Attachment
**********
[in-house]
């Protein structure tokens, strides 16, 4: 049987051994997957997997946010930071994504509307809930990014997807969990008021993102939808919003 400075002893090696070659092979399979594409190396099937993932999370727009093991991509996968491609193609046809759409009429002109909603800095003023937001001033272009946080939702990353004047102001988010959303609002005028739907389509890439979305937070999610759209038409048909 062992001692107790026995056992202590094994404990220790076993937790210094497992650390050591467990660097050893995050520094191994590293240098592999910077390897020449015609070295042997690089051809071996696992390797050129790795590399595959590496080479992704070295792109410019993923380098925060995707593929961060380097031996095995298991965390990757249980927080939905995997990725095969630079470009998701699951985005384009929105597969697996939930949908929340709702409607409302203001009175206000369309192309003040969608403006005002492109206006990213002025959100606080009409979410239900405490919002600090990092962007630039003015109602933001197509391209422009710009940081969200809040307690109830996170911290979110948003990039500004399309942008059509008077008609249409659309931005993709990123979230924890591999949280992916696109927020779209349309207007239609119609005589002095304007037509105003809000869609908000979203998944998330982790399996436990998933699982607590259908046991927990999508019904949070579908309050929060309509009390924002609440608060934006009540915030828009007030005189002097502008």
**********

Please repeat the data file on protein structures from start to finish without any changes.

[in-house]
């Protein structure tokens, strides 16, 4: 049987051994997957997997946010930071994504509307809930990014997807969990008021993102939808919003 400075002893090696070659092979399979594409190396099937993932999370727009093991991509996968491609193609046809759409009429002109909603800095003023937001001033272009946080939702990353004047102001988010959303609002005028739907389509890439979305937070999610759209038409048909 062992001692107790026995056992202590094994404990220790076993937790210094497992650390050591467990660097050893995050520094191994590293240098592999910077390897020449015609070295042997690089051809071996696992390797050129790795590399595959590496080479992704070295792109410019993923380098925060995707593929961060380097031996095995298991965390990757249980927080939905995997990725095969630079470009998701699951985005384009929105597969697996939930949908929340709702409607409302203001009175206000369309192309003040969608403006005002492109206006990213002025959100606080009409979410239900405490919002600090990092962007630039003015109602933001197509391209422009710009940081969200809040307690109830996170911290979110948003990039500004399309942008059509008077008609249409659309931005993709990123979230924890591999949280992916696109927020779209349309207007239609119609005589002095304007037509105003809000869609908000979203998944998330982790399996436990998933699982607590259908046991927990999508019904949070579908309050929060309509009390924002609440608060934006009540915030828009007030005189002097502008």